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Blogging By the Sea
Saturday, January 22 2022

For our January Blog Hop, the question is:  

How are you dealing with the COVID pandemic in your contemporary novels/short stories? Not as a political statement or polarizing pro/con mask stance, but the way the COVD virus effects the day-to-day lives of your characters and appears within the story’s plot line?


Since I haven’t missed a Round Robin Blog Hop post to date and didn’t want to start now, I’m here, but it’ll be short. Because I haven’t included Covid-19 in my stories. Partly this is due to the fact I’d already begun work on book two in my mystery series and the plot didn’t lend itself to including this monkey wrench in life. Partly because I was also plotting book 7 in my romance series and I think it would add a tremendous challenge to create a love story with all the isolation, masks and standing 6 feet apart going on.


But there’s another reason I chose not to include this in my newest effort. One of my best stories ever, a book that eventually won the Silver award in the Royal Palm Literary Awards a few years ago, was set in the early 1970s and a good portion of the conflict involved a Marine returning from Vietnam. I pitched it to an editor some years earlier and she loved the story and the characters but thought the Vietnam era would be a non-starter and she wanted me to move it up to the current wars in the Middle East. (I picture the woman wearing beads, flowers in her hair, protesting the war back in the day.) Anyway, as I pointed out to her, today we don’t treat our returning soldiers as disgracefully as we did in the 70s. I couldn’t just change the war without changing much of the book or the hero’s conflicts. Another editor who liked the book, the premise and the characters, felt that focusing on that war would date the book.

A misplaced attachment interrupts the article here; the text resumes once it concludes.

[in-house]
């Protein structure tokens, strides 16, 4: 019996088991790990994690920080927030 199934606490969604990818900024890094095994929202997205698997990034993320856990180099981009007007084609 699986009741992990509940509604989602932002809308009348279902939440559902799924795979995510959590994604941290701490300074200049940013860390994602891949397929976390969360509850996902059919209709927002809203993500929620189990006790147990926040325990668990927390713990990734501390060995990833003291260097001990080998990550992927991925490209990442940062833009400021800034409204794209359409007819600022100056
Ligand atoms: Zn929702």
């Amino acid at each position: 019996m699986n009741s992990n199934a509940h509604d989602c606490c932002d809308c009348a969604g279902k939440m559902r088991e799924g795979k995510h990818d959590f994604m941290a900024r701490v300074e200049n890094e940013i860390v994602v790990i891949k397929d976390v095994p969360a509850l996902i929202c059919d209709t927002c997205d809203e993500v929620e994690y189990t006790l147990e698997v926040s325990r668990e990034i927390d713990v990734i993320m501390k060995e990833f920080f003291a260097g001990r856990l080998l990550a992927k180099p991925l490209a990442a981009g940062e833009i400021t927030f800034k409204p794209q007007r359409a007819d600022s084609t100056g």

I have a feeling including Covid-19 with all the restrictions and fallout from the pandemic would meet a similar stone wall. Has anyone read and enjoyed a book set during the Flu pandemic of 1918-1919 that ended up killing over 50 million people world-wide? I certainly haven’t even though I do enjoy books set in historical times and even during earlier wartimes. Living with this pandemic as a part of our every-day life is troubling enough, and don’t we, in part, read to escape the same old, same old of daily life? So, I have chosen to ignore Covid-19 in my stories. Some of my books have had to fit into a timeline, but the ones I am currently writing do not so I’ve chosen not to anchor them to the troubling years of this pandemic.


But other authors probably have very different feelings about this so, why not drop in and see how they have dealt with the issue?


Connie Vines 

Anne Stenhouse 

Marci Baun 

Diane Bator 

Dr. Bob Rich   

Judith Copek 

Robin Courtright

Helena Fairfax

Posted by: Skye Taylor AT 12:02 am   |  Permalink   |  5 Comments  |  Email
Hi Skye, yep! The virus has sent so much off kilter it would be sad to have it destroy the WIP. Good point about the Flu of the early 20th century, Anne
Posted by anne stenhouse on 01/22/2022 - 03:43 AM
I have written about the pandemic either. My latest story is about one the members of a shifter rock band. I suppose it could be interesting to see how this affected their lives, but it doesn‘ t really fit the story, and, you're right, it would date the books. (It's a series.) So far, it's three for three, but each author has had a different take on why they haven't included Covid. It's fun to see all the different viewpoints. Marci
Posted by Marci on 01/22/2022 - 11:28 AM
I agree. There are so many issues with the Pandemic outside of its terrible effect on health issues. That would make it difficult to build as part of the plot, plus I think many readers want to escape the pandemic through reading.
Posted by Robin Courtright on 01/22/2022 - 01:32 PM
Skye, what a wonderful idea, to set a story or three in the period 1918-1920 and feature the flu pandemic! I'll need to think about this... Only I already have 5 writing projects going.
Posted by Bob Rich on 01/22/2022 - 08:56 PM
Hi Skye, I totally agree that there's already so much going on in life that's troubling enough. I thought exactly the same as you about fiction in the 1918 pandemic (or the lack of it). Stories - especially romance - are all about human connections, and I find it just too hard to write that type of story in a time of social distancing. I really enjoyed your post.
Posted by Helena Fairfax on 01/24/2022 - 11:42 AM

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    Skye Taylor
    St Augustine, Florida

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